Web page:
The other presumption, namely, that of riparian ownership to mid-stream, has also in the same way gradually come to be considered a presumption of fact rather than of law, and fisheries in non-tidal water have been described and dealt with as if they were always incorporeal rights, and not, as in most cases they are, profits of the soil (e). The fact that originally fisheries were, all of them, parcels of manors, separate hereditaments comprising the land and the water, has, in these later days, when manors have ceased to be the important units which in former days they were, been lost sight of. The language of Bracton and Lord Hale stating the presumption of the right of riparian ownership as being in the owner of the riparian land has led to an idea that the immediate ownership of the riparian land necessarily gave the right to the soil and fishery

v. Bailey, (1846) 8 Q. B. 1000; 13 Q. B. 426; Att.-Gen. v. Emerson, [1891] A. C. 649; Hindson v. Ashby, [1896] 2 Ch. 1.

(c) 2 Comm. 39. See Rowe v. Brenton, (1828) 8 B. & C. 737.

(d) (1877) 2 L. R. Ir. 132.

(e) See Waterford Conservators v. Connolly, (1889) 24 Ir. L. T. R. Ex. 7. Riparian owner is owner of the soil of half the stream and entitled to fish half the river, just as he is entitled to take game on the land portion of his property, per Palles, C.B.

to mid-stream; whereas in most cases the fact is that the original ownership of the land within the manor gave the right to the midstream as parcel of the manor, and the river within the manor (especially where the fishery has been a valuable one) has been retained by the lord of the manor, notwithstanding that he has parted with various pieces of riparian lands to his tenants. Where, therefore, there is evidence that the fishery was in its origin manorial and parcel of the manor, the true presumption of fact should be that "primâ facie” the soil and water and fishery was parcel of the manor; and the evidence should be scrutinised to see whether the lord of the manor has remained in possession of the fishery together with the soil, or whether the riparian owner can show such evidence of exclusive user opposite his land as to raise the presumption that by the grant of the riparian land, which must have been originally made by the lord of the manor, the soil and fishery opposite it was intended to pass to the grantee, or was retained by the lord at the time of the grant.

The burden of the proof of possession and title is on the lord of the manor or the owner of the fishery claiming against the riparian proprietor (ƒ), and until the decision of the case of Duke of Devonshire v. Pattinson in 1887 (g) the weight of the presumption of riparian ownership to the mid-stream made it very difficult for the fishery owner to succeed. Down to that time it had been held that by a conveyance describing the land thereby conveyed as bounded by a river, it was intended that the bed of the river to the mid-stream should pass, unless there was a distinct reservation of the river and the fishery in the conveyance itself. This presumption was held, in the case of Duke of Devonshire v. Pattinson, to be rebutted by evidence of possession of the fishery by the grantor at and subsequent to the date of the conveyance. It was held that the fishery within the manor was a manorial fishery, and was a separate close and hereditament, parcel of the manor and distinct from the riparian land; and that, although the grant of the riparian land was made without reservation, it was shown by the circumstances of the case that the grantor did not intend to grant any rights in the river to the grantee. This principle of construction has been followed and approved by subsequent cases.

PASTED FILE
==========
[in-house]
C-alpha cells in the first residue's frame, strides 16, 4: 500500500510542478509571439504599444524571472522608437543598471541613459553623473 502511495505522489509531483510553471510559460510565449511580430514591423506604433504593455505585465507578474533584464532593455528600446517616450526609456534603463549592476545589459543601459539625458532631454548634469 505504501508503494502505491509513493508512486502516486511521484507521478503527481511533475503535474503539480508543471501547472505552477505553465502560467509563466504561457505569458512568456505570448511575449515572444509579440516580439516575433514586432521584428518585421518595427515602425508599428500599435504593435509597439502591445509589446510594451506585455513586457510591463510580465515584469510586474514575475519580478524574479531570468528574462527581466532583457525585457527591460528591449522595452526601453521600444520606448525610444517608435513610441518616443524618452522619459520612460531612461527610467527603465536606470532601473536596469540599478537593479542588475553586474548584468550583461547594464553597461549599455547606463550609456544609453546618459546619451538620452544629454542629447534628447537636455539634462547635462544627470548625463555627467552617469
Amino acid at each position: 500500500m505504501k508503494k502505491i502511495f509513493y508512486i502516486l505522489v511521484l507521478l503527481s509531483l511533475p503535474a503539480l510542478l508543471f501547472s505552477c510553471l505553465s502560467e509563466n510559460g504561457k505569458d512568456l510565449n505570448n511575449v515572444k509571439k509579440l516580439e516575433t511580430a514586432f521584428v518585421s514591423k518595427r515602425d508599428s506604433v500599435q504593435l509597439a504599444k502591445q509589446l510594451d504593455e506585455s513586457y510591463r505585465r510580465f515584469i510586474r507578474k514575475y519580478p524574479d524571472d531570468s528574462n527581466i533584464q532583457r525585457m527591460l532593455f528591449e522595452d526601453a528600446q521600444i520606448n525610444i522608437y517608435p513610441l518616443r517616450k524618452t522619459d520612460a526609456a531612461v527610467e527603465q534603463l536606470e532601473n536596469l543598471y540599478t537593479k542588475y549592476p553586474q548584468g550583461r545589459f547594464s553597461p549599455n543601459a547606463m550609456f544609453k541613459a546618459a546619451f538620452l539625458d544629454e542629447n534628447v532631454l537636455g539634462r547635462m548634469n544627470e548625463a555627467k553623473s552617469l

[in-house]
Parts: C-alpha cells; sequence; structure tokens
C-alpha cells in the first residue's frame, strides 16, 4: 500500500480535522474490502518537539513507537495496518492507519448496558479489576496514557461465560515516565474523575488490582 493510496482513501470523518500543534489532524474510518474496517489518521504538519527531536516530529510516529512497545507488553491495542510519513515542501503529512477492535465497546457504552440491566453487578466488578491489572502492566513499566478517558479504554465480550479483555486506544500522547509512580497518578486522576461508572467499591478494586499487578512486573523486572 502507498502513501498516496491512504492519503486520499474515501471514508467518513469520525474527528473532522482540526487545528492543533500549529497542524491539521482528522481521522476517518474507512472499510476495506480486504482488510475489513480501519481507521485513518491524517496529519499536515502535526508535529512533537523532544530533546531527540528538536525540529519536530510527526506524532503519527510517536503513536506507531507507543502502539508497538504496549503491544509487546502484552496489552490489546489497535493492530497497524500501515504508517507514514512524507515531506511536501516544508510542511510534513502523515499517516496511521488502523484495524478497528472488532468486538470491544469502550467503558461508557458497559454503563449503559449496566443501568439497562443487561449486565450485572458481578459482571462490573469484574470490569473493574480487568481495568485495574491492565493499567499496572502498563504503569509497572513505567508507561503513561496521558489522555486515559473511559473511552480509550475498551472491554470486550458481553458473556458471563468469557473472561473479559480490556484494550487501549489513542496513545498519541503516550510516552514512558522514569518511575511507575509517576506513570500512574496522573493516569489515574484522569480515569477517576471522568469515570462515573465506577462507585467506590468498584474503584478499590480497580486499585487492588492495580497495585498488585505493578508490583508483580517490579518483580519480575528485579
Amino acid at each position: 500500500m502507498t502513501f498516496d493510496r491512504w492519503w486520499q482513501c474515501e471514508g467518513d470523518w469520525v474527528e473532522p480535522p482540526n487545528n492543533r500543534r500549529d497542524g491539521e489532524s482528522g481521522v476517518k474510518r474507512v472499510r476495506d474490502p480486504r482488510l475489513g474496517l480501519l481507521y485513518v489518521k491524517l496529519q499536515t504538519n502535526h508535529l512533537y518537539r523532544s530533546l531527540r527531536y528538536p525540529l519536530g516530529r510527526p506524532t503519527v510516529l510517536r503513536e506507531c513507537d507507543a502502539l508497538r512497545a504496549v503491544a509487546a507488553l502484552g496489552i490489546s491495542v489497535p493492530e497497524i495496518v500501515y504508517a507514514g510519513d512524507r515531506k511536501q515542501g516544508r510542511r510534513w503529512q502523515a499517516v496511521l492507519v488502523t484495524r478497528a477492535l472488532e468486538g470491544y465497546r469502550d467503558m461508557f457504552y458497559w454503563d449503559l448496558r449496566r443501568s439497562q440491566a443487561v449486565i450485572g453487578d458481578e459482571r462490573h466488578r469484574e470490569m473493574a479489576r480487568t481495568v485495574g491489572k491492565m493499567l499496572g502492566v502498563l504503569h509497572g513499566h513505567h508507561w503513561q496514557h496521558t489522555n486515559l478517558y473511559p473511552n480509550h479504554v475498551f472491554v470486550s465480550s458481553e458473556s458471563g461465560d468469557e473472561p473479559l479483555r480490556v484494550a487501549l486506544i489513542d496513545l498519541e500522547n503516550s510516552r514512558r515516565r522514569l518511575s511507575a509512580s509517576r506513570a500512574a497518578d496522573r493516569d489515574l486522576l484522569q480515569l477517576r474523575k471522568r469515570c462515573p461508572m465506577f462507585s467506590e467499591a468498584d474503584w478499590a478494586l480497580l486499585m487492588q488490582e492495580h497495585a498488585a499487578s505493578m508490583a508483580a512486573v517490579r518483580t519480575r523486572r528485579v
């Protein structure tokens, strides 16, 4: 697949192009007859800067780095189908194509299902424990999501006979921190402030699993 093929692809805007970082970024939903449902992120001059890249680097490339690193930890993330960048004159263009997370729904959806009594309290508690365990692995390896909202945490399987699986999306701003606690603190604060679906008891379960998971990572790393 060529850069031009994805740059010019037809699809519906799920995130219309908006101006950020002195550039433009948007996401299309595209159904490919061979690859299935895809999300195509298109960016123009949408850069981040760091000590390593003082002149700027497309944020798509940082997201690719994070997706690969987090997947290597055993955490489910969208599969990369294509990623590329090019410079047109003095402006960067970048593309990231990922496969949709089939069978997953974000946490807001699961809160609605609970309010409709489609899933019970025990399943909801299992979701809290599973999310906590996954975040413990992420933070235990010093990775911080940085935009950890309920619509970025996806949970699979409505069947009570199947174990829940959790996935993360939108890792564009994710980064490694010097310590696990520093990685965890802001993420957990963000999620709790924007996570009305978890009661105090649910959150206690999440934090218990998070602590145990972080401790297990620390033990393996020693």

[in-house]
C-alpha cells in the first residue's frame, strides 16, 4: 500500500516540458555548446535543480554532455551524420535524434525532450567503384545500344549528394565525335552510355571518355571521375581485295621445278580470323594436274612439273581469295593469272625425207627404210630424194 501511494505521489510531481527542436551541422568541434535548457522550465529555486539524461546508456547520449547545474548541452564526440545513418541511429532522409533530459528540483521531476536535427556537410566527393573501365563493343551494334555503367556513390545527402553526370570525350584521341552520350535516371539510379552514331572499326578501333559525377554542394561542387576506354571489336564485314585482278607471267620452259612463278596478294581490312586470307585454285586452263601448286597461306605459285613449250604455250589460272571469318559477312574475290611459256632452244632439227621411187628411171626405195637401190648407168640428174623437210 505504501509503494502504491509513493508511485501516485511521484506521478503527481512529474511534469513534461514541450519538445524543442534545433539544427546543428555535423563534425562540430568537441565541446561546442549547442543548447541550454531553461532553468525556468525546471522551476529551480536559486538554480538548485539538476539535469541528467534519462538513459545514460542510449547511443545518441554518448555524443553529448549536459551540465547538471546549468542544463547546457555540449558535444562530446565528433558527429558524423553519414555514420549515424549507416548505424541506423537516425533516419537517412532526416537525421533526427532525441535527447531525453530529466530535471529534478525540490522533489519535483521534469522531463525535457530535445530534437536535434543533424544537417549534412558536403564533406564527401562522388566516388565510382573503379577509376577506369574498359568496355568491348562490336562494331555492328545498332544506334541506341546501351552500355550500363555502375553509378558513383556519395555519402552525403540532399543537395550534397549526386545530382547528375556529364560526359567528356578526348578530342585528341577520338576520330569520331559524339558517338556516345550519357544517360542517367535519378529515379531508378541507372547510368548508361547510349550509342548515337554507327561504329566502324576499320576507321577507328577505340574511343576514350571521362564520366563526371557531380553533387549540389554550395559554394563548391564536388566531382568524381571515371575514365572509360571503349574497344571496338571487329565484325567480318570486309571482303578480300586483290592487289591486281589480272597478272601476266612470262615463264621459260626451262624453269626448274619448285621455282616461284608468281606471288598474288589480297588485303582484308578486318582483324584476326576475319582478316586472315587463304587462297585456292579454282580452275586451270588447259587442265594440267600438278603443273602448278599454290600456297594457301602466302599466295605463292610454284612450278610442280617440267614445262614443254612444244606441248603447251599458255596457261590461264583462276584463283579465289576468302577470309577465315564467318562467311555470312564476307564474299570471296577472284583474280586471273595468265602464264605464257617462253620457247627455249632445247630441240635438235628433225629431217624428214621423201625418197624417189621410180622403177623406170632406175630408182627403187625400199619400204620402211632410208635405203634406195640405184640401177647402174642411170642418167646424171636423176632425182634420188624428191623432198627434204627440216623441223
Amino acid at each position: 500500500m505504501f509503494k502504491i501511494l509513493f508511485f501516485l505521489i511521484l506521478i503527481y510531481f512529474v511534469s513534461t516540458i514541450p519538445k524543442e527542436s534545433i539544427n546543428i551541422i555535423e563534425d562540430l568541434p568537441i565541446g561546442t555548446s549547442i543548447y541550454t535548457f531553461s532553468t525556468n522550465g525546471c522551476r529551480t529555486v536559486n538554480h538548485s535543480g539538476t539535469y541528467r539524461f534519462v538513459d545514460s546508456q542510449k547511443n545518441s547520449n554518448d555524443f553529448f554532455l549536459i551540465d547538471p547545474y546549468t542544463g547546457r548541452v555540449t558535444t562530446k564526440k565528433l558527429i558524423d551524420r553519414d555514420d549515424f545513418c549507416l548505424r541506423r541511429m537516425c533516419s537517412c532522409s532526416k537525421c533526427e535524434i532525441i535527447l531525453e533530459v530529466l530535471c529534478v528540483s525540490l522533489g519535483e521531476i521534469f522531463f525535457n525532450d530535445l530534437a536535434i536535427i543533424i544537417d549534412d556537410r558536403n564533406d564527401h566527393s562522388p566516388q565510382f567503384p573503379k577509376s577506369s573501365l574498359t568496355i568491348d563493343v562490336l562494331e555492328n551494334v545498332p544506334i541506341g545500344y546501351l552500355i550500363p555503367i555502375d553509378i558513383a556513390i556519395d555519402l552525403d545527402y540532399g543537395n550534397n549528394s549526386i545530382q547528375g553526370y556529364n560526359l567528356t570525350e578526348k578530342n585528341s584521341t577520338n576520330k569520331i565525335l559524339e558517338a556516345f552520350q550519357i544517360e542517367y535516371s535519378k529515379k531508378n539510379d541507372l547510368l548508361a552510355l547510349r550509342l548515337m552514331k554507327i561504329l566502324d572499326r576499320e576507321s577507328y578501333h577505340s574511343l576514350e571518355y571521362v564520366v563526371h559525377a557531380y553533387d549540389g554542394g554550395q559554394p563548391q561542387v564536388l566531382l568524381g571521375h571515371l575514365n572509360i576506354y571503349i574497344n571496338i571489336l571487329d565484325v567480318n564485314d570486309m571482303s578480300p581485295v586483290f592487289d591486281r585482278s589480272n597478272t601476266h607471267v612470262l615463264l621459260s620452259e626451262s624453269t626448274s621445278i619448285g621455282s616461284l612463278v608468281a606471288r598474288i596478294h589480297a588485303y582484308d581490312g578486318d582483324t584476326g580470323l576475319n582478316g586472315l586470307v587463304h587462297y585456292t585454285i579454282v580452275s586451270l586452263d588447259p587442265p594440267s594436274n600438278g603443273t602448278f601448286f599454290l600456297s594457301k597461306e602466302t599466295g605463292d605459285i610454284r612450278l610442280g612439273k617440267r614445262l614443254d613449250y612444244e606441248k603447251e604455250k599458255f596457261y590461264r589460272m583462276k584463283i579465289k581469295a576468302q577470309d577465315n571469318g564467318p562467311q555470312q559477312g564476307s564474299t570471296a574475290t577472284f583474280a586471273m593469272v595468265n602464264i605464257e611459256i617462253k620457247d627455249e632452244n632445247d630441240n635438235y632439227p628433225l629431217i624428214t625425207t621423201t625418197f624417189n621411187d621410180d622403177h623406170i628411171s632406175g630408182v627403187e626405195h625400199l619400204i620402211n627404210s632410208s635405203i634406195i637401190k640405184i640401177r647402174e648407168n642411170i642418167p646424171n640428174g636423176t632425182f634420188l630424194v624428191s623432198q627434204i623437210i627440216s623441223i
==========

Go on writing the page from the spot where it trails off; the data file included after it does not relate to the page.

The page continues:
Since this case, a further presumption of law has been established (or rather an old presumption has been reaffirmed), which favours and assists the claim of the fishery owner. It is that the possession of a several fishery raises the presumption of ownership of the soil,

(f) Lamb v. Newbiggin, (1844) 1 Car. & K. 549.

(g) (1887) 20 Q. B. D. 263.

whether in tidal or non-tidal waters. This presumption, in the great majority of cases, will be found to be true upon the facts. The claim of the riparian owner to fish in right of his possession of the bank rests solely on the assumption that he has had a grant of the soil of the river, and is therefore entitled to the profits of it. This is the only ground upon which he can claim it; although, of course, he may claim a right to fish from his land in the nature of a right of common of fishery, to fish concurrently with the owner of the river by grant or prescription; but if he rests his claim solely on riparian ownership, the question as to whether he can show possession of the soil becomes the important question in the case.

Seeing, therefore, that these presumptions as to fisheries conflict with one another, it has been thought that a careful consideration of the origin and nature of fisheries, and of the manner in which they came into existence and have been described and dealt with by the owners of them in past times, as shown by ancient records and decided cases, may help in determining many of the difficulties which so frequently present themselves with regard to titles to fisheries.